SINGAPORE (THE BUSINESS TIMES) - City Developments Limited (CDL) has reported record net profit of $1.1 billion for the first half ended June 30, reversing from a year-ago net loss of $32.1 million, on the back of divestments as well as revenue from hotel operations and property development.
Divestment gains came from the sale of Millennium Hilton Seoul ($496.2 million) and Tagore 23 warehouse in Singapore ($27.3 million). There was also a gain of $492.4 million (inclusive of negative goodwill) from the group’s deconsolidation of CDL Hospitality Trusts (CDLHT), which resulted from the distribution in specie of CDLHT units in May 2022.
Excluding the above three items, net profit for H1 2022 would have been $110.3 million.
The board has proposed a special interim dividend of 12 cents per share, which is four times’ last year’s special interim dividend of three cents per share.
The $1.1 billion net profit was the highest net profit achieved since CDL’s inception in 1963, it said in a statement. The results translate to earnings per share of $1.235, against a loss per share of $0.042 in the corresponding period a year ago.
Revenue was up 23.5 per cent to $1.5 billion, from $1.2 billion. CDL said the increase in revenue was mainly due to the hotel operations segment, although the group’s property development segment continued to lead contributions.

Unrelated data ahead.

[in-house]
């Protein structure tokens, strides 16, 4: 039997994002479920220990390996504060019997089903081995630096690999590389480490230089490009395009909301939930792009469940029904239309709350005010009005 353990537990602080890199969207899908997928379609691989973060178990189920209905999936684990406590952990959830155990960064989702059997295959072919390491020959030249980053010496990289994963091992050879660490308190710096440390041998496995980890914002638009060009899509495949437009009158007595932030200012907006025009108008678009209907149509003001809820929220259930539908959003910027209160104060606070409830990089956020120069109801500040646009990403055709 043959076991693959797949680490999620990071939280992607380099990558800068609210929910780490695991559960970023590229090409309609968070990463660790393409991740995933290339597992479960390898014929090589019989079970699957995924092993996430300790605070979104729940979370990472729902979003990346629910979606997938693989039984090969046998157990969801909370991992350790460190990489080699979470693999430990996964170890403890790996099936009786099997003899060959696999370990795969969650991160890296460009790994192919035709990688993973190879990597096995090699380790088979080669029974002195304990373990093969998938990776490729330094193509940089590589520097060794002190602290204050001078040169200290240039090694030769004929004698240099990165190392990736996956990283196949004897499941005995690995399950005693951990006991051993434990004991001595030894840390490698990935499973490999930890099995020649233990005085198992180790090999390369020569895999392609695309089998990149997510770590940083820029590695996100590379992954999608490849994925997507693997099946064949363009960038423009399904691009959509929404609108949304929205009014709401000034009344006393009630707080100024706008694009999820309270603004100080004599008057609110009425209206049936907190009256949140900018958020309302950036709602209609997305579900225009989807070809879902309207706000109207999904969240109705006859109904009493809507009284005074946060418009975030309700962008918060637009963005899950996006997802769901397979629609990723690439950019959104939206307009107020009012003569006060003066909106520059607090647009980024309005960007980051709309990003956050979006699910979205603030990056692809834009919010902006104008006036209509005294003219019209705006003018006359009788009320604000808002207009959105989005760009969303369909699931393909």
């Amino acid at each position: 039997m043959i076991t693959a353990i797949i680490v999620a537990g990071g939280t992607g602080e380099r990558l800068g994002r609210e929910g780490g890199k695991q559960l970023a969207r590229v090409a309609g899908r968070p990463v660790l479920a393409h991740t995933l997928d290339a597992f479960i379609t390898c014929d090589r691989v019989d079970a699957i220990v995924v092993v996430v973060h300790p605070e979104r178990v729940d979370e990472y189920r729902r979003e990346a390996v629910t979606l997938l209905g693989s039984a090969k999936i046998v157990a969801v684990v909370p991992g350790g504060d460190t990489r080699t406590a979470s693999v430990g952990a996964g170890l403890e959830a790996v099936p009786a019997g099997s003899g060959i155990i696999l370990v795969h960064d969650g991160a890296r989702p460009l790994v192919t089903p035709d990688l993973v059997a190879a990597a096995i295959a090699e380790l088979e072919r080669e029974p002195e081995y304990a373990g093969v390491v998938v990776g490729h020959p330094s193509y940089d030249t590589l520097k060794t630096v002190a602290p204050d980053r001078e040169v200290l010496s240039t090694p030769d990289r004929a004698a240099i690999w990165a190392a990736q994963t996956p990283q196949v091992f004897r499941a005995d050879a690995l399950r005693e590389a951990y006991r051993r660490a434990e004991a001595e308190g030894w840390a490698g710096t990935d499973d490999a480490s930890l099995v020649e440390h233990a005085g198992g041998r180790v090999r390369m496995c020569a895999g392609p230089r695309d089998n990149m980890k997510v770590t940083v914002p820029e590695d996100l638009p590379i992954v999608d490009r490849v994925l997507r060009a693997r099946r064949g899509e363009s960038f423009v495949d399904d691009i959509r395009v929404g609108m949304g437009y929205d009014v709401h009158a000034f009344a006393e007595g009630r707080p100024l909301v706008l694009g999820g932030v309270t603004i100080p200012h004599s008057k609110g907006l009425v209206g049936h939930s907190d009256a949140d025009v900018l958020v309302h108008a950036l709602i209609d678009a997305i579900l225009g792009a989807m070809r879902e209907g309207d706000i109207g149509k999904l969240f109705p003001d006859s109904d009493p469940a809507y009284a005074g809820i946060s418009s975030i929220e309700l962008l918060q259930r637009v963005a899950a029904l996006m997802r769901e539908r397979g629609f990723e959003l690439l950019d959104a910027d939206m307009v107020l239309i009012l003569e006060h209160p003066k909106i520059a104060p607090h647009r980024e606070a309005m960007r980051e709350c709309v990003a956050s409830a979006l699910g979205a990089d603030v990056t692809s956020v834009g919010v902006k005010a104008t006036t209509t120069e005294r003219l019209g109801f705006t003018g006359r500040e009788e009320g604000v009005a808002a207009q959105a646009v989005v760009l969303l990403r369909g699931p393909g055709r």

With the easing of border restrictions and supported by pent-up demand for travel, the group’s hotel revenue per available room (RevPAR) grew 110.4 per cent, led by the Europe and US markets, which posted strong improvements in occupancies and average room rates. However, the performance of the group’s hotels in North Asia was still impacted by travel restrictions due to the resurgence of Covid-19 infections.
CDL executive chairman Kwek Leng Beng said: “With post-pandemic travel fuelling continued recovery, we expect hospitality to be a star performer for the rest of the year. As Covid-19 concerns wane, our hospitality portfolio will be a valuable growth engine contributing meaningfully to the group’s recurring earnings.”
The group is also “actively discussing” share buybacks. At a results briefing on Thursday (Aug 11), CDL’s group chief executive officer, Sherman Kwek, said: “We hope in the near future that we can delight analysts and shareholders by buying our shares, which demonstrates that we want to own more of our own business, because we believe that our assets are undervalued, we believe our share price is undervalued.”
The counter is trading below its net asset value (NAV) and revalued net asset value (RNAV).
CDL’s NAV per share rose to $10.18 as at Jun 30, 2022 from $9.28 as at Dec 31, 2021. Over the same period, its RNAV per share (factoring in fair-value gains on investment properties) climbed to $16.37 from $15.70. If revaluation surpluses on its hotel properties are also included, the group’s RNAV per share increased to $18.86 from $18.61.
Meanwhile, the property development segment contributed 41 per cent of total revenue for the first half, supported by “well-sold” Singapore projects like Amber Park and Irwell Hill Residences, as well as overseas projects such as Shenzhen Longgang Tusincere Tech Park and New Zealand land sales.